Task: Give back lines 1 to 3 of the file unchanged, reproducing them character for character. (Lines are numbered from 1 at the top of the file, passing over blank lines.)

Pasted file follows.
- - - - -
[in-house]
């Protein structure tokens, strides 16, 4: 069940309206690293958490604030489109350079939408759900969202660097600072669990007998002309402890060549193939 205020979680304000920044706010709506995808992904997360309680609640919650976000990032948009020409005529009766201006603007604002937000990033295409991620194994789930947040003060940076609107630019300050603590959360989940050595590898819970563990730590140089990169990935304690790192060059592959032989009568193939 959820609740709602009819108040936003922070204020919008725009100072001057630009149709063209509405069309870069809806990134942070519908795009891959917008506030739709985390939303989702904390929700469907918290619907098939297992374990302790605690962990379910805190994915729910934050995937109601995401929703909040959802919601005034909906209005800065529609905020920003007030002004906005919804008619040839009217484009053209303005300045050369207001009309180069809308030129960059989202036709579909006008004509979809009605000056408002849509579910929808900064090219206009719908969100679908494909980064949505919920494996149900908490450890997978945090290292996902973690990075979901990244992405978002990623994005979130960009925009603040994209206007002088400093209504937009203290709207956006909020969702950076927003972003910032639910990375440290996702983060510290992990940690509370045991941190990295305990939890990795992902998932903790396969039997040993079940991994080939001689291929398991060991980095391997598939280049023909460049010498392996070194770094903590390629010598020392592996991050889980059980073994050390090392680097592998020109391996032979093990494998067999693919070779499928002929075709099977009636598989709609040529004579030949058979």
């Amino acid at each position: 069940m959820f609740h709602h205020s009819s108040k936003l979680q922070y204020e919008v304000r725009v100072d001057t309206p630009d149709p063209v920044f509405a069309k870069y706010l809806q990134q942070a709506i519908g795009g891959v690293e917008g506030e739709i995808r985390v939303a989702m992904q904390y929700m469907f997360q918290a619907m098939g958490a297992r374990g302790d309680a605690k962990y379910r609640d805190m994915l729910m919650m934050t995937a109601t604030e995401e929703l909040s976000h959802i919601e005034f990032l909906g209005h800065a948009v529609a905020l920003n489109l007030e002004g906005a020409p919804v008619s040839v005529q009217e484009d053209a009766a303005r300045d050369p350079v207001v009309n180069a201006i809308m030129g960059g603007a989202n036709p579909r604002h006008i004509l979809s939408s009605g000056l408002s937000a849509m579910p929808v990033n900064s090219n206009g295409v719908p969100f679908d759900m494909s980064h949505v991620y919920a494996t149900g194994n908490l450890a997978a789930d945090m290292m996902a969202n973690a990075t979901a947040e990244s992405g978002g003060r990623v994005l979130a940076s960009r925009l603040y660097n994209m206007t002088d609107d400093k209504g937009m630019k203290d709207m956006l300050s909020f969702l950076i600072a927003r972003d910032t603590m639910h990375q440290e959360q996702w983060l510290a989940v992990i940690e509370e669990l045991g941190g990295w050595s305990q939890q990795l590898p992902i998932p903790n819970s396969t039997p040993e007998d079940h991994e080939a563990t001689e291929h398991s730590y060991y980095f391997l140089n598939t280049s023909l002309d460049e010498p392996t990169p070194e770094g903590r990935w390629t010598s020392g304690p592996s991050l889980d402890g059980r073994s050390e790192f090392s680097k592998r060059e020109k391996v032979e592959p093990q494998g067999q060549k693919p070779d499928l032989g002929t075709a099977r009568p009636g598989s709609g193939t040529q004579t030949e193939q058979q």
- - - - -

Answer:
[in-house]
């Protein structure tokens, strides 16, 4: 069940309206690293958490604030489109350079939408759900969202660097600072669990007998002309402890060549193939 205020979680304000920044706010709506995808992904997360309680609640919650976000990032948009020409005529009766201006603007604002937000990033295409991620194994789930947040003060940076609107630019300050603590959360989940050595590898819970563990730590140089990169990935304690790192060059592959032989009568193939 959820609740709602009819108040936003922070204020919008725009100072001057630009149709063209509405069309870069809806990134942070519908795009891959917008506030739709985390939303989702904390929700469907918290619907098939297992374990302790605690962990379910805190994915729910934050995937109601995401929703909040959802919601005034909906209005800065529609905020920003007030002004906005919804008619040839009217484009053209303005300045050369207001009309180069809308030129960059989202036709579909006008004509979809009605000056408002849509579910929808900064090219206009719908969100679908494909980064949505919920494996149900908490450890997978945090290292996902973690990075979901990244992405978002990623994005979130960009925009603040994209206007002088400093209504937009203290709207956006909020969702950076927003972003910032639910990375440290996702983060510290992990940690509370045991941190990295305990939890990795992902998932903790396969039997040993079940991994080939001689291929398991060991980095391997598939280049023909460049010498392996070194770094903590390629010598020392592996991050889980059980073994050390090392680097592998020109391996032979093990494998067999693919070779499928002929075709099977009636598989709609040529004579030949058979």
């Amino acid at each position: 069940m959820f609740h709602h205020s009819s108040k936003l979680q922070y204020e919008v304000r725009v100072d001057t309206p630009d149709p063209v920044f509405a069309k870069y706010l809806q990134q942070a709506i519908g795009g891959v690293e917008g506030e739709i995808r985390v939303a989702m992904q904390y929700m469907f997360q918290a619907m098939g958490a297992r374990g302790d309680a605690k962990y379910r609640d805190m994915l729910m919650m934050t995937a109601t604030e995401e929703l909040s976000h959802i919601e005034f990032l909906g209005h800065a948009v529609a905020l920003n489109l007030e002004g906005a020409p919804v008619s040839v005529q009217e484009d053209a009766a303005r300045d050369p350079v207001v009309n180069a201006i809308m030129g960059g603007a989202n036709p579909r604002h006008i004509l979809s939408s009605g000056l408002s937000a849509m579910p929808v990033n900064s090219n206009g295409v719908p969100f679908d759900m494909s980064h949505v991620y919920a494996t149900g194994n908490l450890a997978a789930d945090m290292m996902a969202n973690a990075t979901a947040e990244s992405g978002g003060r990623v994005l979130a940076s960009r925009l603040y660097n994209m206007t002088d609107d400093k209504g937009m630019k203290d709207m956006l300050s909020f969702l950076i600072a927003r972003d910032t603590m639910h990375q440290e959360q996702w983060l510290a989940v992990i940690e509370e669990l045991g941190g990295w050595s305990q939890q990795l590898p992902i998932p903790n819970s396969t039997p040993e007998d079940h991994e080939a563990t001689e291929h398991s730590y060991y980095f391997l140089n598939t280049s023909l002309d460049e010498p392996t990169p070194e770094g903590r990935w390629t010598s020392g304690p592996s991050l889980d402890g059980r073994s050390e790192f090392s680097k592998r060059e020109k391996v032979e592959p093990q494998g067999q060549k693919p070779d499928l032989g002929t075709a099977r009568p009636g598989s709609g193939t040529q004579t030949e193939q058979q």